So, check this out!  I’m writing a second post while taking a yard-work break on a bright and breezy day.  Technically, according to the calendar, it is still summer, but the breeze speaks of autumn, and seeing as that’s my favorite season, I’m thrilled to be starting early.  It’s peculiar to think I’ll be spending autumn in Albuquerque this year!  I haven’t done anything of the sort since the year 2000.  I spent three autumns in Tulsa, OK, one autumn in London, and three autumns in Japan between then and now, but there’s something pleasantly nostalgic about spending what might be my last autumn in Albuquerque after all those years.  Albuquerque, you see, doesn’t have the most active professional theatre community in the world.  The movie industry is thriving like crazy, but pro-theatre?  Not so much.  This is why I’m not considering permanently settling down in my hometown. 

Anyway, all the cool Albuquerque stuff happens in September.  First off, there’s the state fair,  which is where I spent four hours of my day yesterday.  New Mexico has a truly awesome state fair, for those of you who don’t know.  There are art exhibits of every possible sort, contests for everything from sugar cookies to scrapbook pages to barbershop quartets, and foods that involve delightfully large quantities of green chile.  I had a Navajo taco for lunch, bought a jar of honeycomb (seriously, honeycomb.  Wax and all.  In a jar.  Can you get more awesome than that?) for my Dad, picked up a Smokey Bear comic book (Smokey is originally from New Mexico.  I used all my old copies in Japan in my English classes and didn’t bring them home, so I needed a new one.) from the forest service exhibit, and bought a book on the Navajo code talkers from WWII (a brilliantly interesting bit of history I encourage you to look into if you haven’t already).  I bought the code talkers book from the Native American Indian Village because there were eight code talkers there to sign the books!  They were doing a fund raiser for their community-improvement organization, and I must say, it was the most awesome part of the fair for me this year, even if it did cost me $45.  Worth every penny.  The gentlemen who were signing were so nice, and they pointed to their pictures in the book as they signed.  It was really cute.  Some of them even signed right under pictures of themselves from the 40s in their uniforms.  My mom got pictures of my sister and me with them, and then I snapped a shot of her, and they were very cool about letting us.  I’ll be giving that book to Mom and Dad for Christmas, and Mom really likes the idea ^_^.  The irksome part about that is I can’t read the darn thing until I’ve given it to them and they’ve read it!  I have to wait three months!  Ah well.  Moving on, though, after admiring enormous pumpkins, lamenting the loss of Heritage Square (formerly my favorite part of the fair, but no longer in existence), watching a couple shows, and finding all the mainstay booths and foods that constitute my family’s fair-going traditions, I left feeling like I’d given myself a pretty thorough first-step to my Albuquerque last-harrah.  Next stop, the Albuquerque International Baloon Fiesta!  Then, there will be the Albuquerque Aki-Matsuri (which I’ve never been to, but which my sister assures me is awesome).  Now, all I need to do is figure out what the heck I’m doing for Halloween, and I’ll be set!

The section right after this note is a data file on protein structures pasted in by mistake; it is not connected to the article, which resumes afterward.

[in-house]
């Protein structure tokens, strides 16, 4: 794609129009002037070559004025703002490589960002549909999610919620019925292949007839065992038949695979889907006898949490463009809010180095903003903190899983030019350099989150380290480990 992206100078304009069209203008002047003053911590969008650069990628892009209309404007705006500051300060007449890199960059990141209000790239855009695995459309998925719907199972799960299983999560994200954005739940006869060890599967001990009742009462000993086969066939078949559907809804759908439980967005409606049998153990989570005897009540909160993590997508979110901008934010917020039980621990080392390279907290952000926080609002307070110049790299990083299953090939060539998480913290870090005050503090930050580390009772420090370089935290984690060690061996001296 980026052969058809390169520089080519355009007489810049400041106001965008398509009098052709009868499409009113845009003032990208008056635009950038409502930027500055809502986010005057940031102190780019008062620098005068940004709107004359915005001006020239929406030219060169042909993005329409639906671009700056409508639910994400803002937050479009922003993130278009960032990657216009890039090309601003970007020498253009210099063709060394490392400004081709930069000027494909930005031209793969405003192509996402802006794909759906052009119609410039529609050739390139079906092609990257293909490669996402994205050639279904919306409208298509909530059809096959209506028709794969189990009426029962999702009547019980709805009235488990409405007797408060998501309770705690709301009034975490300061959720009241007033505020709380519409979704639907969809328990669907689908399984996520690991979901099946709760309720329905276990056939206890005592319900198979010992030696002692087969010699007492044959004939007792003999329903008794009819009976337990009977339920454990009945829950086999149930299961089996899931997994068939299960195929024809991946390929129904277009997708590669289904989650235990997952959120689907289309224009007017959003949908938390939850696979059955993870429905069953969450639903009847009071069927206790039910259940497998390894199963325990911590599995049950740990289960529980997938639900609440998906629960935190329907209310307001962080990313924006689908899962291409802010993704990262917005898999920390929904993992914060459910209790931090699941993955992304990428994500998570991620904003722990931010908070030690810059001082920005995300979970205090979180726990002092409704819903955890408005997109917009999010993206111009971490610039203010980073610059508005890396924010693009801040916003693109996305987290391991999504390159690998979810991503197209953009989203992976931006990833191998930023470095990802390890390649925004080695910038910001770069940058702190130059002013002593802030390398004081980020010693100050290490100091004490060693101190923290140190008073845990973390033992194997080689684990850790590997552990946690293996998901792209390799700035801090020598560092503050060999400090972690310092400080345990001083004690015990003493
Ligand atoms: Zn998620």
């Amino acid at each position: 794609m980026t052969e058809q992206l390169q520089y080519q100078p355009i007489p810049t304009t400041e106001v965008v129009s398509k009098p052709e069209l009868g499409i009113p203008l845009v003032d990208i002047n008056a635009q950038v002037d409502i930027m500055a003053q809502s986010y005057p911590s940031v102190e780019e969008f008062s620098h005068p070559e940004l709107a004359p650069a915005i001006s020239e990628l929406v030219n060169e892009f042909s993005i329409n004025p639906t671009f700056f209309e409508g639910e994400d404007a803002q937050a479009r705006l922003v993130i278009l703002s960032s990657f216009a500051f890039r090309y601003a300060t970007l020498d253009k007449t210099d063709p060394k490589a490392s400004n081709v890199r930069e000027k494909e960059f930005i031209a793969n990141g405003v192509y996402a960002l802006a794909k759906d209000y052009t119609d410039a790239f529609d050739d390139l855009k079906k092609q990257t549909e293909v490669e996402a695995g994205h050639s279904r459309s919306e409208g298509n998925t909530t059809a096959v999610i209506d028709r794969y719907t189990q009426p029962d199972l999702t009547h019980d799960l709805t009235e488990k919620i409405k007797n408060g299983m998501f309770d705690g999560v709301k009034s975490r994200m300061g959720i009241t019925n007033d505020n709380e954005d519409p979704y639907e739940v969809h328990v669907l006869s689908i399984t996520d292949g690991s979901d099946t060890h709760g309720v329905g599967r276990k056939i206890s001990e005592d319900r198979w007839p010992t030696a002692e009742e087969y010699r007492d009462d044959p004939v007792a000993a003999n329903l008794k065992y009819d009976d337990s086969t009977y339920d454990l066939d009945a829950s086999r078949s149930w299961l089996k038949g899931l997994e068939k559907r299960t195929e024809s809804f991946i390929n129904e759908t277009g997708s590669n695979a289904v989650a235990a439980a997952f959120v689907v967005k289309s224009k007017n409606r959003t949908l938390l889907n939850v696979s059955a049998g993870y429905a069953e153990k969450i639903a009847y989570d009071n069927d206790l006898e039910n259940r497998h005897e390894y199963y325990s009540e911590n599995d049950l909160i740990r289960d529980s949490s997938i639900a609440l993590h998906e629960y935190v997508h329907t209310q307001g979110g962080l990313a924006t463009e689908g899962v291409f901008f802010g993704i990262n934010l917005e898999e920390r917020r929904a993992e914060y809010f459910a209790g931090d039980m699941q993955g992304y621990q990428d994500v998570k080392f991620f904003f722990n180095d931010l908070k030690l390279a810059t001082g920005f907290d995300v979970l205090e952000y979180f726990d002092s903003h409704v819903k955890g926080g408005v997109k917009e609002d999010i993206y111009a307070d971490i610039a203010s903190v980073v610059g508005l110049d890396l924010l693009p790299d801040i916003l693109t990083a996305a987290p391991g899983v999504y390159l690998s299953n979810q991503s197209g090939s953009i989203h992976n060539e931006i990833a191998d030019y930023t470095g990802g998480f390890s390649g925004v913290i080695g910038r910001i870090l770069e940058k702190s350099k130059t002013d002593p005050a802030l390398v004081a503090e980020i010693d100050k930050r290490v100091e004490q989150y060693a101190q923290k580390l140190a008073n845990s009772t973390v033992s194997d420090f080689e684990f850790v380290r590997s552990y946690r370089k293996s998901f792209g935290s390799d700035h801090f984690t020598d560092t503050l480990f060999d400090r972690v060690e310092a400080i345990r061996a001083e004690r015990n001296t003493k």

While I’m at it, we’ll see if I can get cast into one of the local Christmas productions.  Most all the auditions for those are held in September.  Woooohooo!  And off I go.

Since web logs came into vogue in the late 1990s and early 2000s, I’ve attempted bogging on multiple occasions.  I had a livejournal first, which I updated twice total.  Then I had a Greatestjournal, which I kept up for almost two months!  Then I had a Xanga to which I copied and pasted the e-mails I sent my family and friends from London (when I studied abroad there in 2004).  I haven’t touched any of those sites in years.  So, naturally, rather than wander back and poke them, I’m opening yet another blog with a different host/server.  Oh, the worlds of sense that fails to make!  Anyhow, I toast this site with my mugof tea *raises cup* cheers!  Caffeine down the hatch, and here’s to my attempting to actually update a blog every now and then.  -E.G.D.